#3297 – 1999 33c Blackberry, s/a

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- Mint Stamp(s)
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- MM638215x33mm 25 Horizontal Black Split-Back Mounts
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- MM216829x33mm 50 Vertical Black Split-Back Mounts
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U.S. #3297
1999 33¢ Blackberry
Flora and Fauna
Issue Date: April 10, 1999
City: Ponchatoula, LA
Quantity: 1,200,000,000
Printed By: Guilford Gravure for Banknote Corporation of America
Printing Method: Photogravure
Perforations: 11 ¼ x 11 ½
Color:  Multicolored
 
The Four Fruit Berries stamps were issued April 10 at the Ponchatoula Strawberry Festival in Ponchatoula, Louisiana. The event is the largest free two-day festival in Louisiana.
 
The stamps were released in three different self-adhesive formats: coils of 100, convertible panes of 20; and folded booklets of 15. The coil version of this issue is the first of a kind for the United States Postal Service. This se-tenant variety features each design adjacent to one another on the backing paper without a space appearing between each stamp. Issues featuring multiple designs have been released as coils by the Postal Service before the Fruit Berries. But prior issues, like the Contemporary Christmas stamps of 1993, were on backing paper with spaces in between the stamps.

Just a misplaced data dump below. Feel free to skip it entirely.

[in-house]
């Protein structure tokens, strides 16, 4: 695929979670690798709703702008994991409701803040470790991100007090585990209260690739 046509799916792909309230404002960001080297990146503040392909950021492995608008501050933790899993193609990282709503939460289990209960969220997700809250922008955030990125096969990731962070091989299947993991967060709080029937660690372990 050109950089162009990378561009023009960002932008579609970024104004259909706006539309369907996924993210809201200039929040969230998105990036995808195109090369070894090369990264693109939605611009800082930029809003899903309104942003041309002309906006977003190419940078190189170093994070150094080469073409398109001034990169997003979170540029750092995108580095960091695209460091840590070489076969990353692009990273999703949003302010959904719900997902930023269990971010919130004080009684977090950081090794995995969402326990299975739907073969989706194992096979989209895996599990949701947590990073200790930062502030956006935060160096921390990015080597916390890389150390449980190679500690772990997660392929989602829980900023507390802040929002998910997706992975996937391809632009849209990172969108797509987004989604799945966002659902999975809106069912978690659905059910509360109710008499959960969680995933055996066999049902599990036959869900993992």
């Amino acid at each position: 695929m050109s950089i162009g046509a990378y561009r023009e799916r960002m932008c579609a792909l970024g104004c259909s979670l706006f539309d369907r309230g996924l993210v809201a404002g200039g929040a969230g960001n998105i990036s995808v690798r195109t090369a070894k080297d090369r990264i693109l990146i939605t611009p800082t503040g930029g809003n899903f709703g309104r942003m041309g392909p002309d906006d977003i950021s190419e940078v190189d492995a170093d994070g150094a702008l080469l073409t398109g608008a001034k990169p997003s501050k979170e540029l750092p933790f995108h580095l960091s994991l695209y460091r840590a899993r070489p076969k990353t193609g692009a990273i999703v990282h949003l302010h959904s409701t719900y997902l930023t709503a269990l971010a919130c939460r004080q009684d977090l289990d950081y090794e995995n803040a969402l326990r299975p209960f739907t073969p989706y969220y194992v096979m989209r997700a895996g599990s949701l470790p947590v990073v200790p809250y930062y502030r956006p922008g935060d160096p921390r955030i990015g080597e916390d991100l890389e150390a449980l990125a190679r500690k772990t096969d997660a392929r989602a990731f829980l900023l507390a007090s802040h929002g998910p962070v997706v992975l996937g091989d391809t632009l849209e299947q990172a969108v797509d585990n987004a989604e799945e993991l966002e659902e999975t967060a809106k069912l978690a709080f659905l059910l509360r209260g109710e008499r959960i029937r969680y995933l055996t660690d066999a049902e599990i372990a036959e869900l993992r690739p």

Artist Ned Seidler created the Four Fruit Berries stamps. Other stamps illustrated by Seidler include the African Violet stamp of 1993, four Garden Flowers booklets (released from 1993 to 1996), the Peaches and Pear stamps (1995), and American Holly stamp of 1997.
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U.S. #3297
1999 33¢ Blackberry
Flora and Fauna

Issue Date: April 10, 1999
City: Ponchatoula, LA
Quantity: 1,200,000,000
Printed By: Guilford Gravure for Banknote Corporation of America
Printing Method: Photogravure
Perforations: 11 ¼ x 11 ½
Color:  Multicolored
 
The Four Fruit Berries stamps were issued April 10 at the Ponchatoula Strawberry Festival in Ponchatoula, Louisiana. The event is the largest free two-day festival in Louisiana.
 
The stamps were released in three different self-adhesive formats: coils of 100, convertible panes of 20; and folded booklets of 15. The coil version of this issue is the first of a kind for the United States Postal Service. This se-tenant variety features each design adjacent to one another on the backing paper without a space appearing between each stamp. Issues featuring multiple designs have been released as coils by the Postal Service before the Fruit Berries. But prior issues, like the Contemporary Christmas stamps of 1993, were on backing paper with spaces in between the stamps.
 
Artist Ned Seidler created the Four Fruit Berries stamps. Other stamps illustrated by Seidler include the African Violet stamp of 1993, four Garden Flowers booklets (released from 1993 to 1996), the Peaches and Pear stamps (1995), and American Holly stamp of 1997.